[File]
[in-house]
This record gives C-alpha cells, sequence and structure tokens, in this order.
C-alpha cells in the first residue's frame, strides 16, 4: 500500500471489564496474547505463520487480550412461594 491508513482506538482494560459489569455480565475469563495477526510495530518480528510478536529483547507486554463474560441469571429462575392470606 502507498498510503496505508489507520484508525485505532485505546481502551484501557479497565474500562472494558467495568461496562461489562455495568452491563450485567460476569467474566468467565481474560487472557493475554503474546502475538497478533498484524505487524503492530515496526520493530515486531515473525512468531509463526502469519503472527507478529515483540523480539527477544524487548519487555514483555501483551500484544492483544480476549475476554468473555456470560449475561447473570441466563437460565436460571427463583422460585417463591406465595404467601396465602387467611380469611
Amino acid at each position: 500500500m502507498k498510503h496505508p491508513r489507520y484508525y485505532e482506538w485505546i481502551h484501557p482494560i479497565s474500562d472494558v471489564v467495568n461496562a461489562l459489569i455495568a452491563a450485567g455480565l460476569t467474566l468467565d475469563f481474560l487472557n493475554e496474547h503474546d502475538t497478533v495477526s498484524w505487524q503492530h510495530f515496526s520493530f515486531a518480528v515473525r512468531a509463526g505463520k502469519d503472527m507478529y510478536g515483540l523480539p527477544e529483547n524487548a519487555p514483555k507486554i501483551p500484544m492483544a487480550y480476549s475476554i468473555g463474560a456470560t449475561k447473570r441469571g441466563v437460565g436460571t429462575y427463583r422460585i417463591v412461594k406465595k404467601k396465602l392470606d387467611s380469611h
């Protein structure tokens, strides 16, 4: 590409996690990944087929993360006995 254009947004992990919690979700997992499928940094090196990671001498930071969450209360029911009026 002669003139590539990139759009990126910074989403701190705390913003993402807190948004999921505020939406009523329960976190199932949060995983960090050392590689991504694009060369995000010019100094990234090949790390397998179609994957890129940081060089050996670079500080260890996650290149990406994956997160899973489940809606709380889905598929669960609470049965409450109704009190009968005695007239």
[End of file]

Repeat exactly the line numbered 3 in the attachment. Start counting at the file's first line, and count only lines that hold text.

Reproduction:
C-alpha cells in the first residue's frame, strides 16, 4: 500500500471489564496474547505463520487480550412461594 491508513482506538482494560459489569455480565475469563495477526510495530518480528510478536529483547507486554463474560441469571429462575392470606 502507498498510503496505508489507520484508525485505532485505546481502551484501557479497565474500562472494558467495568461496562461489562455495568452491563450485567460476569467474566468467565481474560487472557493475554503474546502475538497478533498484524505487524503492530515496526520493530515486531515473525512468531509463526502469519503472527507478529515483540523480539527477544524487548519487555514483555501483551500484544492483544480476549475476554468473555456470560449475561447473570441466563437460565436460571427463583422460585417463591406465595404467601396465602387467611380469611